The increase in uncertainty that prolonged periods of lockdown due to COVID-19 is producing has seen investors moving to safer assets, with the US dollar becoming a major port of safety with the GBP/USD exchange rate hitting 1.156 on the 19 March 2020, the lowest it has been in 35 years.
In addition to this, the Russia-Saudi Arabia price war coupled with reduced demand for oil (due to the virus), has driven the price to around $21 at present, the lowest oil price for 18 years.
The pandemic is also dividing opinion in terms of attitudes to ethical investing, and while it is true that ethical investing is still in its infancy, this is arguably the first true test for many ethical funds. Their performance during this period could well shape investors tolerance for them in the future.
With that in mind we have analysed the performance of some of the equity ETFs held within the SCM Ethical Portfolio against their traditional market cap comparable index ETFs:
iShares MSCI USA SRI ETF (YTD: -12.1%) vs Xtrackers MSCI USA ETF (YTD: -16.7%)
UBS MSCI Japan Socially Responsible ETF (YTD: -5.9%) vs iShares MSCI Japan ETF (YTD: -14.8%)
UBS MSCI United Kingdom IMI Socially Responsible ETF (YTD: -26.7%) vs UBS MSCI United Kingdom ETF (YTD: -26.9%)
Xtrackers ESG MSCI Europe ETF (YTD: -16.5%) vs HSBC MSCI Europe ETF (YTD: -19.8%)
Source: Bloomberg as at 01/04/20
The graphs above show that ethical ETFs have performed better in the recent downturn than traditional market cap index ETFs. The only exception being the ethically-screened emerging markets ETF which performed worse than its counterpart, -23.4% compared to -18%.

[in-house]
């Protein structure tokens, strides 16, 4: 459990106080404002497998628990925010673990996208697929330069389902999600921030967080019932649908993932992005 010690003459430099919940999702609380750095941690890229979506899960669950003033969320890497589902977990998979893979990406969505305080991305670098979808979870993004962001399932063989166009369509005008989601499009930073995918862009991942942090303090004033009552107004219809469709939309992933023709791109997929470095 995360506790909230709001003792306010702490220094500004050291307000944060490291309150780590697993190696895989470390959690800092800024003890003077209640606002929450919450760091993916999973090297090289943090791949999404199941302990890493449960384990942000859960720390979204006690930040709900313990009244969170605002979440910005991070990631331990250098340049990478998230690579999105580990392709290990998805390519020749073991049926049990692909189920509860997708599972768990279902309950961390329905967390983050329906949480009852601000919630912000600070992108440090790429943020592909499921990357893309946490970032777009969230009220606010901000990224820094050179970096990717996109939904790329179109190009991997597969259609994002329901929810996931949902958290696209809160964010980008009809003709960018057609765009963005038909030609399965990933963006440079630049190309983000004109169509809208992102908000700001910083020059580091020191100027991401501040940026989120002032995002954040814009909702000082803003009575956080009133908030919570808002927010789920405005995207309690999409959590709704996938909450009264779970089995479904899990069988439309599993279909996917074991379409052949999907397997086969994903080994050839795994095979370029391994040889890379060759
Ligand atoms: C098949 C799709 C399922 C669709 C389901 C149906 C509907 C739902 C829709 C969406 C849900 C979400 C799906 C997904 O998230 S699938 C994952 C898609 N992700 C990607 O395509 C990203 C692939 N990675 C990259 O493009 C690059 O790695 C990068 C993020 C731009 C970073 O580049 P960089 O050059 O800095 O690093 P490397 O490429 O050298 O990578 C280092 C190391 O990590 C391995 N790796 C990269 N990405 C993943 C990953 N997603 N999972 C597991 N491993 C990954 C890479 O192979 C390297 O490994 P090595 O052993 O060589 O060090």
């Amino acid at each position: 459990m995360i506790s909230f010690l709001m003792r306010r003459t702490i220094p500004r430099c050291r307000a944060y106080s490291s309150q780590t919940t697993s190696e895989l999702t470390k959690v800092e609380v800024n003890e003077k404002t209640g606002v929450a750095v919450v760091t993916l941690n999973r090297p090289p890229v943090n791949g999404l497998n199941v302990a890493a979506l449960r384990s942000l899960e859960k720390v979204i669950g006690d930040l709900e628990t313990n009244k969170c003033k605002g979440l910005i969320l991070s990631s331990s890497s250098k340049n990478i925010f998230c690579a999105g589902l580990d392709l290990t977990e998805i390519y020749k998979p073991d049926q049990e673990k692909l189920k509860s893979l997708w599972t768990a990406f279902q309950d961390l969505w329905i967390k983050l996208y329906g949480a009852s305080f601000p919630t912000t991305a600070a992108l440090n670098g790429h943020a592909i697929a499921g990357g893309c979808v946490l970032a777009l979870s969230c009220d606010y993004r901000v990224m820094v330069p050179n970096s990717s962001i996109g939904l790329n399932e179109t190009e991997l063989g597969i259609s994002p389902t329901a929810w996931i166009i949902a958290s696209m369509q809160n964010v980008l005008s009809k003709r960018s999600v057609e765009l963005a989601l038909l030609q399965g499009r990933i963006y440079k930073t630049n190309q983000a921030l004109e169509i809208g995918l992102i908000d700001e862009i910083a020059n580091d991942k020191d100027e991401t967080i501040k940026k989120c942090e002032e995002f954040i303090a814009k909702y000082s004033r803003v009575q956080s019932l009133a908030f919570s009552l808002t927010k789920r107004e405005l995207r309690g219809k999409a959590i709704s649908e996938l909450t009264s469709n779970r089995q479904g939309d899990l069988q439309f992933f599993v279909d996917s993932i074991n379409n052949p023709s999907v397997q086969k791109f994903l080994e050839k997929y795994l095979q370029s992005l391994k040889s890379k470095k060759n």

Ethical investing applies screening criteria that results in some sectors being underweight or not held at all. It could be argued that the reduced diversification has led to an increased systematic risk, with the outperformance witnessed simply being the reward for that extra risk. (Increased risk is usually measured in its volatility – Standard Deviation). But a study by the CFA Institute, utilising data from Refinitiv, a database that covers 7,000 public companies and gives them an ESG score based on 178 data points does not support this suggestion.
The CFA Institute created two portfolios, one considered to have a high ESG score and one that had a low score, for all S&P 500 companies from January 2008 to December 2018. They found that volatility reduced rather than increased:
Source: CFA Institute
Using the indices followed by all the equity ETFs held within our ethical portfolio, and comparing them with their comparable market cap index, we conducted a similar exercise to work out the annualised 3-year volatility of our ethical portfolio to ascertain if the increased performance was due to increased risk.
Source: Bloomberg as at 29/03/20
We found that Europe, UK and the US showed a reduction in volatility after the ethical screening used by MSCI (RHS). Only Japan showed any significant negative difference to holding the ethical index.